Saturday, July 11, 2009

quod erat demonstrandum

After months of weighing the idea in their grubby hands amidst support and protests, they have finally decided to revert to the usage of Bahasa Malaysia (from now henceforth to be known as BM in this post) in the teaching of science and maths to school students after an experimental period of about 6 years of teaching those subjects in English. Apparently the experiment failed big time.

One of the issues highlighted was a difficulty for the students to move effortlessly from basic science and maths in BM to English when they go to varsity which was one of the reasons why English in science and maths was introduced in the first place. That and also a plan for making us more competitive outside Malaysia, especially in English speaking nations.

Now, national type school students in Malaysia have been learning science and maths (and a whole lot of other subjects except English) in BM (Although I must admit that there have been strange rumours of English being taught in BM circulating around!) since 19xx right until 2002 (I can't seem to find the information to this anywhere online at the moment) I was a part of this mass group of students who made a transition from BM in school to English in varsity using the help of technical dictionaries (when available, which wasn't often :( ) and some extra effort. Of course it was not easy, because text books were in English, lecture notes and some exams were in BM (in my case), but we managed just fine. I don't ever remember tearing my hair out over terminology.

For this very reason, I don't see why people are making so much noise about using BM again, if kids from before 2003 had to adjust, so why can't the kids these days do the same?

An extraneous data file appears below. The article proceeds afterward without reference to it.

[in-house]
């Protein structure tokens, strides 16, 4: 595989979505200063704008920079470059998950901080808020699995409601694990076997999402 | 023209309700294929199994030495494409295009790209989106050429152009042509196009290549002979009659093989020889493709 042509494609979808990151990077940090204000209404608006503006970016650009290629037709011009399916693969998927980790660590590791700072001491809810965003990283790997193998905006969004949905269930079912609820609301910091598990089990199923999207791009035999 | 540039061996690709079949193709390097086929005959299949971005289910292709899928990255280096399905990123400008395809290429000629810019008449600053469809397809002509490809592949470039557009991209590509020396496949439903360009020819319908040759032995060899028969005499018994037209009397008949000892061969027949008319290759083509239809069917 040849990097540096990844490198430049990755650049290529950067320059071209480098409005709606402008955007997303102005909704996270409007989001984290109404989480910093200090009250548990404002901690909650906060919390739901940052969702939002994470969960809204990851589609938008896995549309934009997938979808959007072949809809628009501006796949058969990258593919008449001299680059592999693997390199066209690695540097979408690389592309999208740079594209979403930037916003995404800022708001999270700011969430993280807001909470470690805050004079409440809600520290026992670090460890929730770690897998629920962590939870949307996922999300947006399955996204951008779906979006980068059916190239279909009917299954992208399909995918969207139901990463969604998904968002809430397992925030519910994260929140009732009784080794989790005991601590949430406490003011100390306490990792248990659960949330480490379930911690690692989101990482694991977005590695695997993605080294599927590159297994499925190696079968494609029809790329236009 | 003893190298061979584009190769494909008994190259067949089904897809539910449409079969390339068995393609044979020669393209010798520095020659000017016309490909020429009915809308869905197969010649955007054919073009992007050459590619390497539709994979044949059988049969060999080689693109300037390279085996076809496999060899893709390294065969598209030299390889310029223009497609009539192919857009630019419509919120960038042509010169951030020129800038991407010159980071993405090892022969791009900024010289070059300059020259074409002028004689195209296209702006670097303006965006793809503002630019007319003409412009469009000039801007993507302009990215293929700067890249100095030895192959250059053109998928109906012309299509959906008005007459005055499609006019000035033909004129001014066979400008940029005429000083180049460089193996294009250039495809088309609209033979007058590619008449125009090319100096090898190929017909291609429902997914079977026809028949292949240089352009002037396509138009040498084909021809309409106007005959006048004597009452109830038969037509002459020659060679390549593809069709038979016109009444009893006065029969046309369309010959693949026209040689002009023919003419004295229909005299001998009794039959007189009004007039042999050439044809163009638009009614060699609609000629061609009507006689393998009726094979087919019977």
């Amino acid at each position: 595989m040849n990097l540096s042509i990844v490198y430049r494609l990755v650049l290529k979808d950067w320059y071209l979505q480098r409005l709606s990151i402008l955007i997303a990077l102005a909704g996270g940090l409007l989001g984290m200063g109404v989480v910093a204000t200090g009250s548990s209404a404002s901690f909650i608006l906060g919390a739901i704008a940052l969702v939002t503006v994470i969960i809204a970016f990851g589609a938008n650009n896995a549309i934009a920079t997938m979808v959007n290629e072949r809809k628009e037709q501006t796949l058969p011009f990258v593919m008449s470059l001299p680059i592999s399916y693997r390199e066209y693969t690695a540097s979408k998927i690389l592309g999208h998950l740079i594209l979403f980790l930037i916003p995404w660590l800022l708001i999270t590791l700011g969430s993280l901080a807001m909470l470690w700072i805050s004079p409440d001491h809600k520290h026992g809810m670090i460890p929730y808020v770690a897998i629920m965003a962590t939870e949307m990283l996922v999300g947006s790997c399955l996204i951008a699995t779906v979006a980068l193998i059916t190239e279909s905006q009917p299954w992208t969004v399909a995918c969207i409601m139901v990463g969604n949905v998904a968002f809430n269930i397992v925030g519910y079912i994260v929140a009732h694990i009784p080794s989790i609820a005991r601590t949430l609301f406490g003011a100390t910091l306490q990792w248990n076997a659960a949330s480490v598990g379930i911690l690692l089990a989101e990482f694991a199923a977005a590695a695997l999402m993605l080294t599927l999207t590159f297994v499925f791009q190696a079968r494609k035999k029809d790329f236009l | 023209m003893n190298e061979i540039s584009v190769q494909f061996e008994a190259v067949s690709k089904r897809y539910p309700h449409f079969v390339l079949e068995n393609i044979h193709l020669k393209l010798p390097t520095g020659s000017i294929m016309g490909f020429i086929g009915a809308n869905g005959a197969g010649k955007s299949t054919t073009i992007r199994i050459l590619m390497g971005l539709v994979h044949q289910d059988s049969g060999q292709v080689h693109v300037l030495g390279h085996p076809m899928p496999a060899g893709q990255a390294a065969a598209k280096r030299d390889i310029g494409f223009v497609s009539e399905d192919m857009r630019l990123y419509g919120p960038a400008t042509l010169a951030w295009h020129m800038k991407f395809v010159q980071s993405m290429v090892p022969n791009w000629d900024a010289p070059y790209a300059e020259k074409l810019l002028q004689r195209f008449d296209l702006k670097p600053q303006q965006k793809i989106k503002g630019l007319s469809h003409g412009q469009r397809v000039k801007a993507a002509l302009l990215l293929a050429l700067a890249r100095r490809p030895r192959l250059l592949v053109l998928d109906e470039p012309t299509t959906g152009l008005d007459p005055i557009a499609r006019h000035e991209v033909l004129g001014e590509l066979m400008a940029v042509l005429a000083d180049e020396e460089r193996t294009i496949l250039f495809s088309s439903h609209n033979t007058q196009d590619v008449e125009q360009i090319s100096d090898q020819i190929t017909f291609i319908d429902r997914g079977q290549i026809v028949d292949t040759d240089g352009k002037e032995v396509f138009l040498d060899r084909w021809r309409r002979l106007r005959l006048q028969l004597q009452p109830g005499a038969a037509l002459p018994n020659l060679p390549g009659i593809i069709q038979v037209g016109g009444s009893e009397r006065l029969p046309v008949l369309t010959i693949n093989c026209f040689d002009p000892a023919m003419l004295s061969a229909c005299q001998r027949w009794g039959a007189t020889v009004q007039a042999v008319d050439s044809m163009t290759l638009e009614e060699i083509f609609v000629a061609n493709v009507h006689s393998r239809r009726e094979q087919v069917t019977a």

On another note, one of the things I regret about not using English for science and maths in school was when trying to prove/derive an equation - usually depends on what the question wants, though. I used to watch my sister write Q.E.D. (aka quod erat demonstrandum) with a flourish after deriving an equation, whereas when we did it, we only used the words "terbukti" (translated as proven)

To be honest, the issue is a big one... too many people with too many opinions. Plus there is also a bunch of people who are under the impression that we are taking a step backward by using BM again and so on, which I shall not comment on. For a better understanding of the whole issue, please click this link. And for further details, there are links in the link itself.

13 comments:

  1. Note: I usually avoid attempts at explaining my posts, but before anyone decides to go on a blogger bashing spree at this post, I think I need to stress that this post was created to make fun of the whole issue (regardless of how serious it may seem in certain people's eyes - especially those with school going children)

    ReplyDelete
  2. I recently applied to Moscow State University for Post Graduate Studies and they have asked me to do an additional 1 year year course in Russian language,before starting my actual course of studies.Though English seems to have taken over academics but still some countries are offering degrees in their national languages and they are doing very good.I gave you the example of Russia, there arealso Germany and Italy in line.I highly regard those nations who are proud of their language.( iam absolutely not against the teaching of English language but it should be taught as a secondary language)

    ReplyDelete